It's not a resistor.
    The dc resistance does not matter.
    A clamp on meter does not tell you how hot the motor will get.
    The meter reads just about the same value as the motor is loaded up, the only thing that changes is the power factor.

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    Quote Originally Posted by thermite View Post
    Better to start fresh. Build a "proper" RPC.
    +1

    Or, as mentioned, if it's a one-off, a VFD makes a neat intallation.

    The mental cost of setting up a phase a matic for this is high enough to pay
    for at *least* one good VFD.

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    Quote Originally Posted by jim rozen View Post
    +1

    Or, as mentioned, if it's a one-off, a VFD makes a neat intallation.

    The mental cost of setting up a phase a matic for this is high enough to pay
    for at *least* one ^^^ pallet of ^^^ good VFD.
    Fixed that for yah.


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    Quote Originally Posted by jim rozen View Post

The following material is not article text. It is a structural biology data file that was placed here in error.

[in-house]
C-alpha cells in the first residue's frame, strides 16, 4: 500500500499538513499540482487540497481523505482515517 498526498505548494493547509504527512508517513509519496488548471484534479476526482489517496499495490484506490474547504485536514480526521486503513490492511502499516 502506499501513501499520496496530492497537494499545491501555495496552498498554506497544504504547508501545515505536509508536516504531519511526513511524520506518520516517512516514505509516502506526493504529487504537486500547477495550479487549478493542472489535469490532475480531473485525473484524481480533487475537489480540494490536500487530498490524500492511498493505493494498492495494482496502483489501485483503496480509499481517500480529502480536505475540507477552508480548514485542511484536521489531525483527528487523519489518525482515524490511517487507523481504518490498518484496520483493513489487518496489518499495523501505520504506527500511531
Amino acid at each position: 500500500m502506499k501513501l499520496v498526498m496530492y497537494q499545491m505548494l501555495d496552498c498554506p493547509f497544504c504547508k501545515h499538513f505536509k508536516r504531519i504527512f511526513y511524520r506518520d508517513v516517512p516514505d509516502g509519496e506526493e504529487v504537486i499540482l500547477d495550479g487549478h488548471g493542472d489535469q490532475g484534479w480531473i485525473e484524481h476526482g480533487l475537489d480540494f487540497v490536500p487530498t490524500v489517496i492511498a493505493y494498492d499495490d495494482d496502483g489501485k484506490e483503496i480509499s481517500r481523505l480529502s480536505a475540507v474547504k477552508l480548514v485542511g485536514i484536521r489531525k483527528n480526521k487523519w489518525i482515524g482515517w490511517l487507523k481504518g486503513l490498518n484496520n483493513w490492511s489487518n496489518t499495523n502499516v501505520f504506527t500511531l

Which is what you get if you figure the entire thing can be figured out using dc analysis. Just saying....

    It's not a resistor.
    The dc resistance does not matter.
    A clamp on meter does not tell you how hot the motor will get.
    The meter reads just about the same value as the motor is loaded up, the only thing that changes is the power factor.

    Heh.... I think you are running out of arguments.

    Using an ammeter is not the same as thinking in purely DC terms. Especially if it is an AC ammeter

    A voltmeter will not tell you how hot a motor gets either. But an ammeter will allow you to determine if your motor is overloaded, or at full power, running at a low load/unloaded, etc. For a single phase motor, it will tell you if the start switch is working. For a 3 phase motor, it will tell you if the three phases are balanced.